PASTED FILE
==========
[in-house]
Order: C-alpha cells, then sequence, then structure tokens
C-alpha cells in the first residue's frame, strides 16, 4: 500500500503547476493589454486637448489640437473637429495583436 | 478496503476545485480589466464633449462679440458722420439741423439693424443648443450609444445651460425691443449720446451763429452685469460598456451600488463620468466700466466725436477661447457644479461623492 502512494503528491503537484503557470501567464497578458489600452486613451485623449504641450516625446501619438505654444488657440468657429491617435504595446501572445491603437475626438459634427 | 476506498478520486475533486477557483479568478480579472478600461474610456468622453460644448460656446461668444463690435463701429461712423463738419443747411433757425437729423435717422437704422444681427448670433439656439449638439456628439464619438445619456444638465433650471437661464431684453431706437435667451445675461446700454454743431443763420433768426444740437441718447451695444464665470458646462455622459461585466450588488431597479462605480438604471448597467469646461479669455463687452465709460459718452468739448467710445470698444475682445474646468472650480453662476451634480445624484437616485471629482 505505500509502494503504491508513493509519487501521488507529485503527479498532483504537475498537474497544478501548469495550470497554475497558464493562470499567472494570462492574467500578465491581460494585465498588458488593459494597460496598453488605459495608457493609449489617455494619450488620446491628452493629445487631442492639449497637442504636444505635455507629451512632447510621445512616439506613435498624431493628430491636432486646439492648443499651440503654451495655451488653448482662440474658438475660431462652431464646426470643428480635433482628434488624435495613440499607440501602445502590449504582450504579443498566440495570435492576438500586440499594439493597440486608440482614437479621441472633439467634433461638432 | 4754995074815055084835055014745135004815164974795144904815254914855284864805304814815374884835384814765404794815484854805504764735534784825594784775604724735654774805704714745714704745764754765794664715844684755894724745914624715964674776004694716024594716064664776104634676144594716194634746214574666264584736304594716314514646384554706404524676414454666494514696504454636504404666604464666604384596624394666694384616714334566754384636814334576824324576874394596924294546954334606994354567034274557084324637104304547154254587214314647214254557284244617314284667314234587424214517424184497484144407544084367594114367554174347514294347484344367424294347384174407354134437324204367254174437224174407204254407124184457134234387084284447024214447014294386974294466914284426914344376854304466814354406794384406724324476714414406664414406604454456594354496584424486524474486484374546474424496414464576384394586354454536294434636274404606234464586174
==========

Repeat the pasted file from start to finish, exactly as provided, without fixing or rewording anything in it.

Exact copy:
[in-house]
Order: C-alpha cells, then sequence, then structure tokens
C-alpha cells in the first residue's frame, strides 16, 4: 500500500503547476493589454486637448489640437473637429495583436 | 478496503476545485480589466464633449462679440458722420439741423439693424443648443450609444445651460425691443449720446451763429452685469460598456451600488463620468466700466466725436477661447457644479461623492 502512494503528491503537484503557470501567464497578458489600452486613451485623449504641450516625446501619438505654444488657440468657429491617435504595446501572445491603437475626438459634427 | 476506498478520486475533486477557483479568478480579472478600461474610456468622453460644448460656446461668444463690435463701429461712423463738419443747411433757425437729423435717422437704422444681427448670433439656439449638439456628439464619438445619456444638465433650471437661464431684453431706437435667451445675461446700454454743431443763420433768426444740437441718447451695444464665470458646462455622459461585466450588488431597479462605480438604471448597467469646461479669455463687452465709460459718452468739448467710445470698444475682445474646468472650480453662476451634480445624484437616485471629482 505505500509502494503504491508513493509519487501521488507529485503527479498532483504537475498537474497544478501548469495550470497554475497558464493562470499567472494570462492574467500578465491581460494585465498588458488593459494597460496598453488605459495608457493609449489617455494619450488620446491628452493629445487631442492639449497637442504636444505635455507629451512632447510621445512616439506613435498624431493628430491636432486646439492648443499651440503654451495655451488653448482662440474658438475660431462652431464646426470643428480635433482628434488624435495613440499607440501602445502590449504582450504579443498566440495570435492576438500586440499594439493597440486608440482614437479621441472633439467634433461638432 | 4754995074815055084835055014745135004815164974795144904815254914855284864805304814815374884835384814765404794815484854805504764735534784825594784775604724735654774805704714745714704745764754765794664715844684755894724745914624715964674776004694716024594716064664776104634676144594716194634746214574666264584736304594716314514646384554706404524676414454666494514696504454636504404666604464666604384596624394666694384616714334566754384636814334576824324576874394596924294546954334606994354567034274557084324637104304547154254587214314647214254557284244617314284667314234587424214517424184497484144407544084367594114367554174347514294347484344367424294347384174407354134437324204367254174437224174407204254407124184457134234387084284447024214447014294386974294466914284426914344376854304466814354406794384406724324476714414406664414406604454456594354496584424486524474486484374546474424496414464576384394586354454536294434636274404606234464586174